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  • Subject area(s): Marketing
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  • Published on: 14th September 2019
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Business ethics was the determinant factor contributing to the success of organisations. While some believe that consistent ethical reputation is essentially followed by a positive public reputation that aids business entities in generating profits, others oppose against this notion. They believe that public interest being satisfied is at the expense of profitability. However, the contemporary cost of ethical operations is proved to be only a fraction of the destructive consequence resulted from unethical practices. The case of GlaxoSmithKline typically exemplifies an unethical healthcare marketing practice and emphasizes the significance of business ethics in the present days of the business world.


GlaxoSmithKline (GSK) is a pharmaceutical company established in 2000 from two Healthcare and trading giants Glaxo Wellcome and SmithKline Beecham. GSK was the world's sixth largest pharmaceutical company in 2015 (“The World's Biggest Public Companies”, 2015). It had a market capitalisation of around $107 billion, the fourth largest on the London Stock Exchange by August 2016 (“FTSE All-share Index Ranking”, 2016). However, in 2012 GSK pleaded guilty for unlawful promotion of certain prescription drugs and reluctance to report usage safety information in the United States. The unethical practices were entailed by the largest health care fraud settlement in U.S. history and the largest payment ever by a drug company of $3 Billion in total (the US Department of Justice, 2012).


Business ethics is the centerpiece of this case and it is essential that we can understand the theoretical concepts and the background of the incident. In a business sense, ethics is the framework guided by laws, regulations, and responsibility of decision-makers to which businesses may choose to follow to gain positive reputation towards stakeholders and trust from shareholders. In 2012, US Department of Justice sentenced GSK of 3 crimes – two charges for misbranding drugs, Paxil and Wellbutrin and one charge of intentionally underreporting safety data about Avandia to the Food and Drug Administration (the US Department of Justice, 2012). This scandalous incident represented a typical breach of corporate social responsibility and the most confronted business ethical dilemma.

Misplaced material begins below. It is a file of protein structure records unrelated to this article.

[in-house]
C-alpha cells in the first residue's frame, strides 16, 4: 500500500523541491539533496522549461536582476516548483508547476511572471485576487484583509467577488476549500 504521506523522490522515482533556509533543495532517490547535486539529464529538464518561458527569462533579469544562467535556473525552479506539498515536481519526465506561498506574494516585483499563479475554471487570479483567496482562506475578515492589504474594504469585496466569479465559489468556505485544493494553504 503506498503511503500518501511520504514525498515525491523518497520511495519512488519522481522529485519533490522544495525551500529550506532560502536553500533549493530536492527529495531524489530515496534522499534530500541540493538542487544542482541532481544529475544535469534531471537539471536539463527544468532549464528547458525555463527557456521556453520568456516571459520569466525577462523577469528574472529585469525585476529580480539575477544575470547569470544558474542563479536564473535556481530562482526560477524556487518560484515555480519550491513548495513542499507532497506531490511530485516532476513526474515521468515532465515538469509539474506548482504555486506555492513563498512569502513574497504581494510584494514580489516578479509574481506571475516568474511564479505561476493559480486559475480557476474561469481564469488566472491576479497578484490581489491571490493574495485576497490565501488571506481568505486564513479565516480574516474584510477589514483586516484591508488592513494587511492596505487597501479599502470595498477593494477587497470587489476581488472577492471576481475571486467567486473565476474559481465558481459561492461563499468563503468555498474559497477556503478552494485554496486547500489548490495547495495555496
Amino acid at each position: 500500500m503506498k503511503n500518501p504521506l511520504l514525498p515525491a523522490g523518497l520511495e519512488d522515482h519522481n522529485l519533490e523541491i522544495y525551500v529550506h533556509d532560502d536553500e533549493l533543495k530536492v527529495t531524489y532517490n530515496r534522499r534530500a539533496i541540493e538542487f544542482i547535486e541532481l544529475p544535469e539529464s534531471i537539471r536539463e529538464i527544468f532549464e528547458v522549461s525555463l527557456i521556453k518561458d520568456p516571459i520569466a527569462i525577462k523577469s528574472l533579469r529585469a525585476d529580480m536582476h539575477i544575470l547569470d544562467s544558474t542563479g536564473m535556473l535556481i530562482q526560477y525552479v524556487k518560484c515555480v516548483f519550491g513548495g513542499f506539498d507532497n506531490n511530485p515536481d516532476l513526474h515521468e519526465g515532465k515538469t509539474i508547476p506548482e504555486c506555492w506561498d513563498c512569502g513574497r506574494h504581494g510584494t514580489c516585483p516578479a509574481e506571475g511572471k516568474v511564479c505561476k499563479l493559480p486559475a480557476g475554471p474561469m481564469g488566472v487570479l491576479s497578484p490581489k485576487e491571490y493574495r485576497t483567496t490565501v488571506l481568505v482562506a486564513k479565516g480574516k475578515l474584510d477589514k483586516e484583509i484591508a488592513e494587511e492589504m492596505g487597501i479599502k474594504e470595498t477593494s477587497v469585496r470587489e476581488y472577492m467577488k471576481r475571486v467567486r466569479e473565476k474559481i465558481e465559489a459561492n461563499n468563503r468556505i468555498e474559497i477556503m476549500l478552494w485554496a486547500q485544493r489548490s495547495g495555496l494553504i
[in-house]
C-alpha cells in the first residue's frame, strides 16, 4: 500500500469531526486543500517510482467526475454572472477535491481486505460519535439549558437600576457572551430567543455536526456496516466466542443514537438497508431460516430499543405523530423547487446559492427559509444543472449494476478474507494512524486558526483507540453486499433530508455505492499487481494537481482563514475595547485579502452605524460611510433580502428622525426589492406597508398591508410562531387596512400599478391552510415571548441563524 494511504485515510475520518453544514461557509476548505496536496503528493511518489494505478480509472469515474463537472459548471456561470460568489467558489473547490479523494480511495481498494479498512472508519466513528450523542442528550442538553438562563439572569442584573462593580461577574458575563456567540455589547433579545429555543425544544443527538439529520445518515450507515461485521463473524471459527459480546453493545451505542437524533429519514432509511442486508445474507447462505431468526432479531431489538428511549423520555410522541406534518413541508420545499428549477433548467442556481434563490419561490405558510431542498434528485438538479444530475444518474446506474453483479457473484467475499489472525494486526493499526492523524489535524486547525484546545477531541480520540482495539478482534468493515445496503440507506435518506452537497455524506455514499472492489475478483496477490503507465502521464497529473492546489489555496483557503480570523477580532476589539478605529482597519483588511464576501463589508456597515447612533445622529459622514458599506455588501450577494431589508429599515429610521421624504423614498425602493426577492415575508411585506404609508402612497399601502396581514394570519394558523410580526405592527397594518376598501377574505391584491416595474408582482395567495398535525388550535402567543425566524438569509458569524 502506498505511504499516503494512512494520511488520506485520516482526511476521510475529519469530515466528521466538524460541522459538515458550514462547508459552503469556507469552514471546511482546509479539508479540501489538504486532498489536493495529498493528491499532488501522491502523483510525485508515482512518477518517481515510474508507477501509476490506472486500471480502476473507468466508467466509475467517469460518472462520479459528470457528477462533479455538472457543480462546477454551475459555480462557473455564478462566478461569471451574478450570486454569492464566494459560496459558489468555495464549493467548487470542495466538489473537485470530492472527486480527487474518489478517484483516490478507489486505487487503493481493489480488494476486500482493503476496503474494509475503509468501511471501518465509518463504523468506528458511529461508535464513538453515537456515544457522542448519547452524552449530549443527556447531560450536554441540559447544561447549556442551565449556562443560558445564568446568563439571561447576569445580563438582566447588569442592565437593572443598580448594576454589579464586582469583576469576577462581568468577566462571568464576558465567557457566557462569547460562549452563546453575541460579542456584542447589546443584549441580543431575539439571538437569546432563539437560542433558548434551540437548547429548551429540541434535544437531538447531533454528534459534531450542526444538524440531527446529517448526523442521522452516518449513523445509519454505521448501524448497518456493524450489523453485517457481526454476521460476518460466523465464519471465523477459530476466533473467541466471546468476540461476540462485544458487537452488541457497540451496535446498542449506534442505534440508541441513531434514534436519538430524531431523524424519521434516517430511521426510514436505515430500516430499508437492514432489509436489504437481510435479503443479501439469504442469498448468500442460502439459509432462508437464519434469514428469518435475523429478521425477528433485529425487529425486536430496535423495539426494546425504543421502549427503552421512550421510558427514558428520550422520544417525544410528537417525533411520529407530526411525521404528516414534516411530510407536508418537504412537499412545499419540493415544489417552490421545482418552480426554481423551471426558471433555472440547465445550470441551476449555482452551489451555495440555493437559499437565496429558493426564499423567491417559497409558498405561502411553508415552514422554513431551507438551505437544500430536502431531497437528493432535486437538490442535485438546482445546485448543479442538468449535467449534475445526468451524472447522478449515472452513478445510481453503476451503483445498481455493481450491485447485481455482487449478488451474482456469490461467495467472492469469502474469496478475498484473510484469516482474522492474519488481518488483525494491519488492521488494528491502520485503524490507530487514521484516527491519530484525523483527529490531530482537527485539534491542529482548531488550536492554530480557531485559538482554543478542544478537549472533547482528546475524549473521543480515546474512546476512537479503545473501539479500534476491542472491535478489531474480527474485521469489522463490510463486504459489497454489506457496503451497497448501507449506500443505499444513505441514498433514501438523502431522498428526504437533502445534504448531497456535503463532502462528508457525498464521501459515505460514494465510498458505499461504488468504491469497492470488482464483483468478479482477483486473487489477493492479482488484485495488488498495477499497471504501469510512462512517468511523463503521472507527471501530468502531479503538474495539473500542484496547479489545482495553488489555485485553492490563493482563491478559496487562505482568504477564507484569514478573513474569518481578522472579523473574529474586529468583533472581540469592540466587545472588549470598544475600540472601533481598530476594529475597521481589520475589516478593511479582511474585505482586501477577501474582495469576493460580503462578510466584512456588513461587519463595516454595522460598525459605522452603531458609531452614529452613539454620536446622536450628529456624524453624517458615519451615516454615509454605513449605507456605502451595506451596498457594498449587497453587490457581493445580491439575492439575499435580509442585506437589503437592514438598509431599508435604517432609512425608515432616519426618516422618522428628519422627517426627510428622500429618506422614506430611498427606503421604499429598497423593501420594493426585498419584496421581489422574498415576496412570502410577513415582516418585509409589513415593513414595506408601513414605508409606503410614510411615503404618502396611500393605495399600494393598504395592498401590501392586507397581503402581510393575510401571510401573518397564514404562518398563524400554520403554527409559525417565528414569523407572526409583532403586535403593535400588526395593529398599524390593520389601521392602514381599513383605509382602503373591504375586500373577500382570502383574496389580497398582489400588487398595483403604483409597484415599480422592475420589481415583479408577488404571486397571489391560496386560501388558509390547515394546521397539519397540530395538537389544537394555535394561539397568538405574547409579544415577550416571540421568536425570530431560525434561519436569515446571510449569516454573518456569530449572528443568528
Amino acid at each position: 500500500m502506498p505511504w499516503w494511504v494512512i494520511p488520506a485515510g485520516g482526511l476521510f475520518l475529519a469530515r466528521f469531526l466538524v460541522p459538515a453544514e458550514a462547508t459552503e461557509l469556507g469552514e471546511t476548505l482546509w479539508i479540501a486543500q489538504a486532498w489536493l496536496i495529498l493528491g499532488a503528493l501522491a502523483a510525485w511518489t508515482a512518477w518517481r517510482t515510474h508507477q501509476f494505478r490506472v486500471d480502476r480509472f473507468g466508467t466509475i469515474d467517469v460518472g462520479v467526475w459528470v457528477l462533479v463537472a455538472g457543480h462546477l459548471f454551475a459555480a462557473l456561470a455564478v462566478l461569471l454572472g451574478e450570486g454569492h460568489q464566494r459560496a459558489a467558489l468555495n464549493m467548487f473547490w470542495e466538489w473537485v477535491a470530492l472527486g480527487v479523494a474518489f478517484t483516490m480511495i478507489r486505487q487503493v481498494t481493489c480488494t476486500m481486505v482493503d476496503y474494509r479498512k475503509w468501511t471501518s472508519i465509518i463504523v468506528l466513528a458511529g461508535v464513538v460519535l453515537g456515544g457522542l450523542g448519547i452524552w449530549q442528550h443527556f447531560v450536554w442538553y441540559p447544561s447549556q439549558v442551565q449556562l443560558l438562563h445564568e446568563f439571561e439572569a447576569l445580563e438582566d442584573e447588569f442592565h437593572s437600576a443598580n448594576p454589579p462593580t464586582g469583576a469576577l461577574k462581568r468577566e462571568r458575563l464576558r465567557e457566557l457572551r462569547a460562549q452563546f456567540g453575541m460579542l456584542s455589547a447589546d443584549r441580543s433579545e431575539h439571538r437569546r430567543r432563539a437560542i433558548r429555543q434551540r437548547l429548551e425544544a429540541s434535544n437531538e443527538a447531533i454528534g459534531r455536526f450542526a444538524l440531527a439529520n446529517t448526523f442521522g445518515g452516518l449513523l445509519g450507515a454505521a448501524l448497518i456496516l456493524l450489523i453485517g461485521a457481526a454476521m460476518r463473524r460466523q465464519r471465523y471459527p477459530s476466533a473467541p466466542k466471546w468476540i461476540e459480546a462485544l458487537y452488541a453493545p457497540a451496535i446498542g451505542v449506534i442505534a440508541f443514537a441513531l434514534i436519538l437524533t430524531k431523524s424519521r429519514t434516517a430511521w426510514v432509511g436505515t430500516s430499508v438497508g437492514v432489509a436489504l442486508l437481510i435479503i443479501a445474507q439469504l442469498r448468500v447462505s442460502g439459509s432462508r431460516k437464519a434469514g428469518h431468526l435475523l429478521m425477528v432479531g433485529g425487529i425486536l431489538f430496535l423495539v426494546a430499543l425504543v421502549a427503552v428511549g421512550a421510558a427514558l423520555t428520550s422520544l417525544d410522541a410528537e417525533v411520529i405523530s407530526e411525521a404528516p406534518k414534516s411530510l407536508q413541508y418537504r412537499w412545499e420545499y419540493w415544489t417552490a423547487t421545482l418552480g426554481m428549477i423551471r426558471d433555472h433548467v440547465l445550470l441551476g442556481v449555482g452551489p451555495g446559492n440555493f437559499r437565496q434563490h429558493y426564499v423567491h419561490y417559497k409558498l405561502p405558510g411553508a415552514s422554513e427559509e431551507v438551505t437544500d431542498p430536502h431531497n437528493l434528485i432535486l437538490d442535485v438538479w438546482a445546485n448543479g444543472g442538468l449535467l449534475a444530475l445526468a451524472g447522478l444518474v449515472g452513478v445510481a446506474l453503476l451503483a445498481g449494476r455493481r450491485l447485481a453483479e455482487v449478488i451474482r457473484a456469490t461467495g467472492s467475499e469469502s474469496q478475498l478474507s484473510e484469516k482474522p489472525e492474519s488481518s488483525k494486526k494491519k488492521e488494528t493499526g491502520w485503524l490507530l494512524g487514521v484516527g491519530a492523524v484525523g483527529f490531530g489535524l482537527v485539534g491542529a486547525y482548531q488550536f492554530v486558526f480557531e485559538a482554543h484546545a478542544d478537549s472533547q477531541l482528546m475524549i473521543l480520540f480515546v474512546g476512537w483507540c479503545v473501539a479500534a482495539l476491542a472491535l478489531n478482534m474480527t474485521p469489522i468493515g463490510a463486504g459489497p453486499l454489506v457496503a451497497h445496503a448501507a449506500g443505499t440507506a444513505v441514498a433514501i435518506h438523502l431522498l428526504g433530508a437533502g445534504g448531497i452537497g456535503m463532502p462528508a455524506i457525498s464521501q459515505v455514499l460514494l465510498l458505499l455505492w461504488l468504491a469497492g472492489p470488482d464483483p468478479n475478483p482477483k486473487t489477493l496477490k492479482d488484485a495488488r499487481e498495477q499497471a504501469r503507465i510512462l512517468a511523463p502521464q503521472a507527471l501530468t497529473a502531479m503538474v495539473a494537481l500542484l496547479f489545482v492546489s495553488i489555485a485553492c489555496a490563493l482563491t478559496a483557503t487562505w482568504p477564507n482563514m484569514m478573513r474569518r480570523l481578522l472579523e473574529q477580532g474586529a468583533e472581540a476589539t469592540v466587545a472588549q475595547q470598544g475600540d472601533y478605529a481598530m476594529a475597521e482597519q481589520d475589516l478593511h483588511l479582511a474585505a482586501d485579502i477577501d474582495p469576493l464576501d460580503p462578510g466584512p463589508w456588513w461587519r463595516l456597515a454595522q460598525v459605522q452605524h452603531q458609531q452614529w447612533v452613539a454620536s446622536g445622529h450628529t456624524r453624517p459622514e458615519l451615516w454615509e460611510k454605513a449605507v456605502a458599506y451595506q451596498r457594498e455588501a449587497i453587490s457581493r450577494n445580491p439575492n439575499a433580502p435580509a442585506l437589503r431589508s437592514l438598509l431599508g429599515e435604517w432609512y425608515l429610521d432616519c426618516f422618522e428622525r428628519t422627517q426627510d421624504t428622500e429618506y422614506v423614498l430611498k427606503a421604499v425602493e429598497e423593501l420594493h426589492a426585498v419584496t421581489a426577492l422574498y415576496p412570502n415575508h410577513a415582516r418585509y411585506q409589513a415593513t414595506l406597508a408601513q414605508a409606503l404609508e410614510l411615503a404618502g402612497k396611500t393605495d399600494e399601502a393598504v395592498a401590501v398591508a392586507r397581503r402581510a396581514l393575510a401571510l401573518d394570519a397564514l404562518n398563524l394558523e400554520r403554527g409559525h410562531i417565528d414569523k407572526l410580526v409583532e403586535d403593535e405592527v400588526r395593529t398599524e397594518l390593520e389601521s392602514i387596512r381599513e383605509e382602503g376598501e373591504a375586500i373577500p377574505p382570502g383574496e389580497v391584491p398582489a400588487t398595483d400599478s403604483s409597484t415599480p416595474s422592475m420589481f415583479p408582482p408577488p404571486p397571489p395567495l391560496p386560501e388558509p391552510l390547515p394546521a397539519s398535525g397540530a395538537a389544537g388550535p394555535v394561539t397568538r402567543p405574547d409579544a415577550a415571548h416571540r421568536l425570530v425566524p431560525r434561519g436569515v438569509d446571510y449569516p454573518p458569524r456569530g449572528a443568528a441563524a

In the leading position of the pharmaceutical industry, GSK management board was driven by the intense of market competition. In a sense, they were blindfolded to the ethical issues by the lucrative profits while obscuring its market position. In fact, before New York State Attorney Eliot Spitzer sued GSK for having withheld the pediatric trial outcomes (Richard Casey, 2004), $4.97 billion profits from illegal promotion of Paxil can already help GSK cover the unprecedented settlement fine of the Pharmaceutical industry of $3 billion in 2012, let alone profits earned from sales of Wellbutrin and Avandia (which were also misbranded and promoted unlawfully) (W. Kondro; B. Sibbald, 2004). Overall, a benefits-responsibilities confliction was confronted by GSK.


In this case study, I will address the charges of GSK's illegal promotion of anti-depressants Paxil from 1998–2003 and its negative impacts. From a teleological perspective, the consequences represented an extreme harm to patients' health. In 2003, Britain's Medicines and Healthcare Products Regulatory Agency analysed study 329 led by Martin Keller, professor of psychiatry and human behaviour of Brown University about the efficacy of Paxil. The study experimented Paxil and Tofranil on teenagers aged 12–18 diagnosed with major depressive disorders that lasted at least eight weeks. Eleven subjects on Paxil, compared to five on Tofranil were reported to have experienced serious adverse events (SAEs), including behavioural problems and emotional lability. Out of 93 subjects taking Paxil, one subject experienced headache while tapering off, and ten suffered from psychiatric problems. Seven of the ten were hospitalized. Two of the ten were diagnosed with worsening depression. Psychiatric disorders such as aggression were found on two subjects. One case of euphoria and five of emotional lability, including suicidal tendency and behaviour were also reported. Of the 95 patients taking Tofranil only one experienced emotional lability (Keller, 2001, p.769).